Trumpet Fingering Chart

    How To Use A Fingering Chart

    It can be helpful to have a fingering chart when you are beginning a new instrument. The trumpet is like most brass instruments in that you use valves to change pitch. I've always found it helpful to start to learn fingering through scales. This will help you get comfortable with fingerings in a given key.

    Once you have the basics, go to real music and try to play through a passage. When you encounter a note you don't know look at your fingering chart. Take a pencil and write the fingering under the note. Practice the passage slowly so your fingers can get a feel for the passage. Once you feel comfortable (usually after three times through the passage), erase the written fingering. Play through the passage a few more times slowly and see if you remember the fingering. If you forget, write the fingering back in.

    How To Hold The Trumpet

    Left-hand placement

    Start with the ring finger of your left hand and place it inside the slide ring of the third valve. Then take your middle and index finger and wrap them around the third valve casing. These two fingers will support the trumpet's weight. Finally, take your thumb and place it in the ring of the first-valve slide. Your pinky should be relaxed and rest on the valve casing under the third valve slide.

    Your left hand will need to be firm to support the trumpet's weight, but be mindful not to let it become tense. Try to maintain as relaxed a posture as possible and avoid tension creeping up your left arm.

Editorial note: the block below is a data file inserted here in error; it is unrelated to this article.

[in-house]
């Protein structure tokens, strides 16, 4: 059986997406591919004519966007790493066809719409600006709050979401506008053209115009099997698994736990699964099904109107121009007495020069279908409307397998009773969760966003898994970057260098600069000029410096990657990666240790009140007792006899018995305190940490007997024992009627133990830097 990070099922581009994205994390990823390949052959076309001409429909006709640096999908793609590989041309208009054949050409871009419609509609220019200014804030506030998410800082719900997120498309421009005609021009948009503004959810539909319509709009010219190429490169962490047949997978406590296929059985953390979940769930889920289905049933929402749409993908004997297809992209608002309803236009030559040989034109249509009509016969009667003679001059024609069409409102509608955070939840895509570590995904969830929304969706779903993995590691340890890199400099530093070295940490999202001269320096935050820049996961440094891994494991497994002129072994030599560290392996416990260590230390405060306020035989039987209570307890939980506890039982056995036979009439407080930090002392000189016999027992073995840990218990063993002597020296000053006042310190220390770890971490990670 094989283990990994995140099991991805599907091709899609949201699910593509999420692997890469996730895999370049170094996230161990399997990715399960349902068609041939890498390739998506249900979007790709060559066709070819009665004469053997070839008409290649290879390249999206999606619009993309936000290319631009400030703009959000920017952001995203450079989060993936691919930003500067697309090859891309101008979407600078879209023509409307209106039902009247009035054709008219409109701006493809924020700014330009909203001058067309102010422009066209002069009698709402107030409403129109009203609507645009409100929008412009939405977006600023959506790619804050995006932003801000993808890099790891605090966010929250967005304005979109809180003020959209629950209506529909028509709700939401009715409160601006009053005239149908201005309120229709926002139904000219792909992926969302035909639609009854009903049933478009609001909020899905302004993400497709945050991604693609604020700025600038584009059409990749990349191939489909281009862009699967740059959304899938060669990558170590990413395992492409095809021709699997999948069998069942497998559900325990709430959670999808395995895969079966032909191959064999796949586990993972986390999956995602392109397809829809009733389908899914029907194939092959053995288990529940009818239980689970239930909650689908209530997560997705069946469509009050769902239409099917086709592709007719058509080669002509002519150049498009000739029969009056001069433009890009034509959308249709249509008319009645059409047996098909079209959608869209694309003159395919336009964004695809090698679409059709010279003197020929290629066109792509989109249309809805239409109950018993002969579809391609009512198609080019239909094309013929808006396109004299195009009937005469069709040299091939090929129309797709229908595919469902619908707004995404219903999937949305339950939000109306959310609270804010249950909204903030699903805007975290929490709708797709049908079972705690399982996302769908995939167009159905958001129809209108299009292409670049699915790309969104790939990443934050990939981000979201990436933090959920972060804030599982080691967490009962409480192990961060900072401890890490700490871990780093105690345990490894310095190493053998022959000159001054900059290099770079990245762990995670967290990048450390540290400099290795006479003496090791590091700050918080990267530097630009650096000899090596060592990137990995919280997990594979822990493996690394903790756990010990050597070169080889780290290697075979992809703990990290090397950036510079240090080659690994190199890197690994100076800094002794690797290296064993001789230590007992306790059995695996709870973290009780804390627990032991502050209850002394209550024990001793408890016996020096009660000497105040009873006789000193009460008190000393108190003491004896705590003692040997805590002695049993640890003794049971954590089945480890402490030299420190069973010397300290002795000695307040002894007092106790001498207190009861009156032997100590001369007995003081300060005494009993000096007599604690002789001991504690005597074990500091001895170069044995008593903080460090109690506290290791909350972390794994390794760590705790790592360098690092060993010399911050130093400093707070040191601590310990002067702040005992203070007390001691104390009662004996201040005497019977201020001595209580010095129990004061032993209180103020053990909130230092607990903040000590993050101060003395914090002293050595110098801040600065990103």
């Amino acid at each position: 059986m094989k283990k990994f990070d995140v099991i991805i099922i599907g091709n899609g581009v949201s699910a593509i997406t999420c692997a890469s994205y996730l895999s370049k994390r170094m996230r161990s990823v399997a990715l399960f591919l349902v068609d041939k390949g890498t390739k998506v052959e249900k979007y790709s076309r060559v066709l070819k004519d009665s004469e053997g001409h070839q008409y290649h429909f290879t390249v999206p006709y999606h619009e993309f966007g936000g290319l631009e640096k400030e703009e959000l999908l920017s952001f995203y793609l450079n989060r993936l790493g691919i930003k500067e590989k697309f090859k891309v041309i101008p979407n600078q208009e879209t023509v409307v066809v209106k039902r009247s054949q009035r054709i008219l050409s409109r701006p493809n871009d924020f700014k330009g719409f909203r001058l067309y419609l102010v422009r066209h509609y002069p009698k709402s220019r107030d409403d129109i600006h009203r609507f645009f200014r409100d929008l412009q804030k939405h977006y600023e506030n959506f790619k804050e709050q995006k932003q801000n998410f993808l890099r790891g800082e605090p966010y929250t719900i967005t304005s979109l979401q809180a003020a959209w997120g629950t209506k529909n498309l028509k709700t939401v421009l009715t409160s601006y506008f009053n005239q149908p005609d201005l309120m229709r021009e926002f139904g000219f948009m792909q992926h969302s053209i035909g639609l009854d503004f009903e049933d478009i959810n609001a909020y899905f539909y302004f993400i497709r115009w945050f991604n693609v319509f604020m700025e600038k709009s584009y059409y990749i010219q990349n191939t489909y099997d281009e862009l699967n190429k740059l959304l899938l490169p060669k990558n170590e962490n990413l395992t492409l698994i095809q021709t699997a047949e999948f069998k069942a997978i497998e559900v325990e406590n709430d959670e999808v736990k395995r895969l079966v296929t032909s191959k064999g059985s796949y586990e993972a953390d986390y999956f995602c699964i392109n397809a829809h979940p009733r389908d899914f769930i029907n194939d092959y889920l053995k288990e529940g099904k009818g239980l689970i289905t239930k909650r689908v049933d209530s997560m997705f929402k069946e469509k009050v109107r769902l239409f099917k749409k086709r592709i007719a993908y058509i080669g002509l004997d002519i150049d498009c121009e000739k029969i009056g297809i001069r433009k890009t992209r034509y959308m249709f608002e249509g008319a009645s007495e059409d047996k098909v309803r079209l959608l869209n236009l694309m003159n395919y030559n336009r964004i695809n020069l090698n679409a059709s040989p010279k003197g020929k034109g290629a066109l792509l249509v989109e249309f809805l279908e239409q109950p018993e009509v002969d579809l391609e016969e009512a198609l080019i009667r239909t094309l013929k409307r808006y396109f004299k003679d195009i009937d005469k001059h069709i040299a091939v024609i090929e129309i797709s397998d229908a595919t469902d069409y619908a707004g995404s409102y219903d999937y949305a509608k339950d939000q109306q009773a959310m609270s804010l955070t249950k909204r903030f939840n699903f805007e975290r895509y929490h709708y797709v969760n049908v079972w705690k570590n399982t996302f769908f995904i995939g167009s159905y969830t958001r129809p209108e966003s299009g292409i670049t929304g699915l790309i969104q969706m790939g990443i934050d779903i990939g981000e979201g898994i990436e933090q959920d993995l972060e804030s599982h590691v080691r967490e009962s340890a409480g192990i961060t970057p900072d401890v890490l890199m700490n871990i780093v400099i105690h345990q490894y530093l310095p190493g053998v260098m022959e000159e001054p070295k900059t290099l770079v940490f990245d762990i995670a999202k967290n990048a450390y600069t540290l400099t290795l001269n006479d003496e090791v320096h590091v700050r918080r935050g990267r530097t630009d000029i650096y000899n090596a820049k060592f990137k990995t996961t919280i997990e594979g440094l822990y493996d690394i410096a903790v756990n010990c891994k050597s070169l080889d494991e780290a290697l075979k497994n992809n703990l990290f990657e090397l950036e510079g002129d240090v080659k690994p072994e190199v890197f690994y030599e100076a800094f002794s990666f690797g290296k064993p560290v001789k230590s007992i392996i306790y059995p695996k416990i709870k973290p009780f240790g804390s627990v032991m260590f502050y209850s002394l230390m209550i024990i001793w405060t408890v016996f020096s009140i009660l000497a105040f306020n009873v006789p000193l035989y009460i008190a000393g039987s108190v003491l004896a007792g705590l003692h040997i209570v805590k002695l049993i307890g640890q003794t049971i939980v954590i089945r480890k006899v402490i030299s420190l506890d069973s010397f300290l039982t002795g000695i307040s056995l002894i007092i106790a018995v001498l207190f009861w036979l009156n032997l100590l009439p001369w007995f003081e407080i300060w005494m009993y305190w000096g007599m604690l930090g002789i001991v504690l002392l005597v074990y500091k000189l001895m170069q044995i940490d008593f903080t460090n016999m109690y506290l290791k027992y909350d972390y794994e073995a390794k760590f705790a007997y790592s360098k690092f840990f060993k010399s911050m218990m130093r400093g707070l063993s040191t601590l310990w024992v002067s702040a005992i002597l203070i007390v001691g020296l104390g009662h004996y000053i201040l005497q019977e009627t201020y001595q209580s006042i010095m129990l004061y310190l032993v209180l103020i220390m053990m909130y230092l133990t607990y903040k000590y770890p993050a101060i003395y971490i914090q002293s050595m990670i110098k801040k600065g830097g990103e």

Right-hand placement

    Form a backward letter "C" with your right hand. Place the index finger on the first valve, your middle finger on the second, and your ring finger on the third. Try to keep your fingerprint on the valve. This will help keep the hand relaxed. The pinky finger should rest in the pinky hood and the thumb should wrap around the first valve casing.

    A note on the pinky: Be careful that you don't use this to create pressure on your lips.

    Thumb And Third Finger Slides

    The first valve and third valve on the trumpet have rings attached to them. This is so you can easily move them when playing certain fingering combinations, like 1 & 3. If you don't "kick out" the slide when playing, the note will be sharp. A sharp note is as bad as a wrong note. It will sound equally as bad to the audience, so consider adjusting the slides as part of the "fingering."

    To practice getting these notes in tune, play through a passage and stop and hold on the note that uses a fingering combination that requires you "kick out" the slide. Look at a tuner and see how much you need to adjust the slide position to get the note in tune. Take a mental note of where your slide needs to be. Repeat the passage, try to quickly snap to the slide position, and freeze on the note again. Repeat this process until you can get the note in tune right away.

    Keeping the slides well-greased will ensure that you can easily move the slides.

    Fingering Chart For Trumpet

    NotePrimary FingeringAlternate Fingering
    F-sharp / G-flat123
    G13
    G-sharp / A-flat23
    A12
    A-sharp / B-flat1
    B2
    C0
    C-sharp / D-flat123
    D13
    D-sharp / E-flat23
    E12
    F1
    F-sharp / G-flat2
    G0
    G-sharp / A-flat23
    A12
    A-sharp / B-flat1
    B2
    C0
    C-sharp / D-flat12
    D1
    D-sharp / E-flat2
    E0
    F1
    F-sharp / G-flat2
    G0
    G-sharp / A-flat23
    A12
    A-sharp / B-flat1
    B2
    C0